Cost Of Capital Differences Deepen

Editors Note: This is being republished with permission from Bengal Capital.

Green Thumb Industries (GTI) gave everyone yet another reason to become familiar with its name (looking at you Jim Cramer) recently by finalizing a $217m senior debt financing on April 30 – $105m to pay back other debt, the balance for expansion, and an additional $33m that could be drawn over the next twelve months. Larger amounts have been raised in cannabis before, but a few things stand out about this particular raise that investors should notice: the interest rate is 7% (likely the lowest of any U.S. MSO capital raise of this magnitude), the warrant coverage is modest, and the raise was non-brokered so GTI did not have to engage an investment bank to source the majority of the money.

GTI’s raise also shows the widening gap in the cost of capital between the bigger players and the smaller ones, potentially spurring even greater levels of consolidation. Comparing the debt GTI is paying off with the debt it is now incurring quickly shows how far and fast its cost of capital has fallen:

What investors charged GTI for capital effectively halved over two years and has come down to absolute levels that not many would have predicted back in 2019 – 7% is a moderate interest rate in many industries. Compared to smaller public cannabis companies, GTI is also significantly ahead of the curve: Cansortium, a much smaller public cannabis company, just raised $71m at an effective rate of 14%+ with similar warrant coverage. The gap is typically even wider for private companies, although some have been slow to realize it as they anchor on the press releases of much larger public companies as a guide for what their capital should cost. A lower cost of capital is a significant advantage to a business: it allows the business to invest in more potential projects which generate a return above that cost of capital.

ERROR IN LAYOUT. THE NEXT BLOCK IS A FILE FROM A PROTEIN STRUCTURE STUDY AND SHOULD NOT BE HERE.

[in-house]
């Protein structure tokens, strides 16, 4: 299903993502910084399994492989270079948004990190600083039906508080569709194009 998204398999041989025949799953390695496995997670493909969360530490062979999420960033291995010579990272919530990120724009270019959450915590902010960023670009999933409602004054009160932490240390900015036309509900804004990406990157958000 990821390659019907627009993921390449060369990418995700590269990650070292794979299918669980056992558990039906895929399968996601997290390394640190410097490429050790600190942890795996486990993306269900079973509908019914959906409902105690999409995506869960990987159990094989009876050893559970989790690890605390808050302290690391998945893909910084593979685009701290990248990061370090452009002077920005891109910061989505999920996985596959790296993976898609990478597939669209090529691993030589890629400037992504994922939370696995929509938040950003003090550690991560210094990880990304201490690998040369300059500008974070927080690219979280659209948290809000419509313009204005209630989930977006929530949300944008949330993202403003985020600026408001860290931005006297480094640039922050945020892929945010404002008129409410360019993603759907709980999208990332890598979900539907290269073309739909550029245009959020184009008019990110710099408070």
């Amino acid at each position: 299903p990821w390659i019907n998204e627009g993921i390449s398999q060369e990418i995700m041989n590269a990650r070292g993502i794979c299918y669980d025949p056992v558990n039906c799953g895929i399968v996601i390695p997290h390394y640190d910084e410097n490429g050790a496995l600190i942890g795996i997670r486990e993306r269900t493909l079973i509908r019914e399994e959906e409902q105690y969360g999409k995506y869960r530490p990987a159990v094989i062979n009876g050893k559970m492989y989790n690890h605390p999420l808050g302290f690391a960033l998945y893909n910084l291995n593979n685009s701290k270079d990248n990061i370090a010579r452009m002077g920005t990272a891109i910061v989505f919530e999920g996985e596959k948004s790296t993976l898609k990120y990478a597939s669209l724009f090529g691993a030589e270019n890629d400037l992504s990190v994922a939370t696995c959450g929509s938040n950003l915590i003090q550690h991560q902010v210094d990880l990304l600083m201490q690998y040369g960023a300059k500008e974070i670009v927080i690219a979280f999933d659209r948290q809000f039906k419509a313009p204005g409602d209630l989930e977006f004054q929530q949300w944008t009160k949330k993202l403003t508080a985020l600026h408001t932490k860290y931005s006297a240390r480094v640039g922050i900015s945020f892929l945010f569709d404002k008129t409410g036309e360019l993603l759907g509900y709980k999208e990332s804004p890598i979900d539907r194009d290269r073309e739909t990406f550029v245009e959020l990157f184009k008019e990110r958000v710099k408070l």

If investors lend me money at 13%, I better be getting more than 13% out of whatever I put it into. 7% is obviously easier to make than 13%, leaving some combination of more return for the equity owners of the business, greater amounts of capital to invest in high-returning projects, and an ability to share the savings with customers and employees, helping to build greater market share and engagement.

And in simple terms, as the cost of capital advantage deepens, it becomes much more logical for smaller companies to join up with GTI rather than fight against them – if GTI is so good at raising capital, why not just become a part of GTI and then raise the money together vs. trying to raise it all on your own and getting diluted as investors demand much higher rates? And it can make sense for GTI to be more acquisitive because, if the market is rewarding size with a lower cost of capital, it pays to be bigger. Rinse, repeat. At the time of this writing, the raise is still fresh and it’s unclear whether it will have any effect… just kidding, GTI announced an acquisition in Virginia four days after the raise.

Source: Bengal Capital market research

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